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Increasing biodiverity in Wied Musa through the planting of indigenous trees and shrubs

: Malta
|
: Il-Mellieha
|
: 2275 ha
|
: 10868
: 2014
|
: 3 months
: Complete
|
: No
|
: Ambjent Malta
: 35.9563
|
: 14.3622
Improved air quality
Yes, tree and woodland cover was associated with air quality improvement ecosystem services (Balzan et al., 2018).
Reduced drought risk, cooling effect, urban heat island mitigation
Yes, trees and plants provide shade and reduce the urban heat island effect.
Biodiversity conservation or increased biodiversity
Yes, through the planting of indigenous trees and shrubs.
Increased quality and quantity of green and blue infrastructures
Yes, by increasing tree cover which would be expected to contribute to an improved ecosystem services capacity (Balzan et al., 2018).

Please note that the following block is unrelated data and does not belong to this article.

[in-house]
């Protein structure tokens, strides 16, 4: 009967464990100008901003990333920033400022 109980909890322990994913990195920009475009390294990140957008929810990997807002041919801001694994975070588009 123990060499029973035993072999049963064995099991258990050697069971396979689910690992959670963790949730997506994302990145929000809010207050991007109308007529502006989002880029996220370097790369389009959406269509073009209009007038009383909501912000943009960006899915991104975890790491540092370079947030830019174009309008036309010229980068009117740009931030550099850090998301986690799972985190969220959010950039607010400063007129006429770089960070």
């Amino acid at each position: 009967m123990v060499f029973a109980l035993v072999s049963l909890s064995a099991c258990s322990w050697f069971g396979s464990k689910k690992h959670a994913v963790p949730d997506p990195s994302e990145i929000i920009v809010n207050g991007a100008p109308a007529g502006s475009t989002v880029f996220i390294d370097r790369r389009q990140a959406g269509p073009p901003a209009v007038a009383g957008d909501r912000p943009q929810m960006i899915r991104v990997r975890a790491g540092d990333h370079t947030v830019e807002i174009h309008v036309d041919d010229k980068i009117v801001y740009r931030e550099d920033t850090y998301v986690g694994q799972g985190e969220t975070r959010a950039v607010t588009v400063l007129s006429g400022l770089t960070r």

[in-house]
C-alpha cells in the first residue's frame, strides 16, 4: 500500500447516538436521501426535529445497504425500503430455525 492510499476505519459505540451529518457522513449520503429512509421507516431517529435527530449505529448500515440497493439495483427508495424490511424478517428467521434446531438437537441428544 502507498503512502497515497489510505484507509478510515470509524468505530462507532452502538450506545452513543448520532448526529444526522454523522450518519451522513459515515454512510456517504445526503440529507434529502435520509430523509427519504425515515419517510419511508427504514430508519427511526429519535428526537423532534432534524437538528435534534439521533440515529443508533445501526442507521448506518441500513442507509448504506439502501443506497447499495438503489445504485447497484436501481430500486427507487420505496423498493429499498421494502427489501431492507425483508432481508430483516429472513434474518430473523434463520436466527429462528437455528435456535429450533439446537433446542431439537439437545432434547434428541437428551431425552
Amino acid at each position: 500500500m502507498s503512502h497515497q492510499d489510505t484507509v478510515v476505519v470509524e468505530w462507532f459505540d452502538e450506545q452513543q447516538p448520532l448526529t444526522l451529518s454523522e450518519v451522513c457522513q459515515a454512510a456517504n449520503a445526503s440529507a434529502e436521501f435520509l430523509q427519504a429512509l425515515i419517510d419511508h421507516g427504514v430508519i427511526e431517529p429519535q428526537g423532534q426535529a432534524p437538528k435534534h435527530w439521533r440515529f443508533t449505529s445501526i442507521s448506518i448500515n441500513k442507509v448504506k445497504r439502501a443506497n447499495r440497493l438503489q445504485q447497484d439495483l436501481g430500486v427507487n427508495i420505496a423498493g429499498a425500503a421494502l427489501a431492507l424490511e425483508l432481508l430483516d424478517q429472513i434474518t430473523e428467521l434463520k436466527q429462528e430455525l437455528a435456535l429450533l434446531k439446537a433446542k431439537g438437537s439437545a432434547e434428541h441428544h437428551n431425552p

Drought and heat risk
The Mediterranean Region is considered as a "hot-spot" of climate change, having been identified in global climate scenarios as one of the most responsive regions to climate change (Lionello and Scarascia, 2018). There is a consensus in scientific literature that average temperatures will rise across most of the Mediterranean Region, and that precipitation will decrease (Ulbrich et al. 2013; Lionello and Scarascia, 2018). Observed annual mean temperatures in the Mediterranean Region are now 1.4 °C higher than the average late-nineteenth-century levels particularly during the summer months (Cramer et al., 2018).
Loss of biodiversity
Yes, whilst improvements have been recorded for several species and habitats, Malta’s biodiversity continues to experience various pressures and threats (ERA, 2018d), including land development, invasive species, over-exploitation of species and climate change. (Malta Voluntary National Review on the implementation of the 2030 Agenda, 2018).
Terrestrial biodiversity (SDG15)
Yes, this action increased tree cover at L-Aħrax tal-Mellieħa. Only around 0.7% of Malta's land area is covered by forests (ERA, 2018a).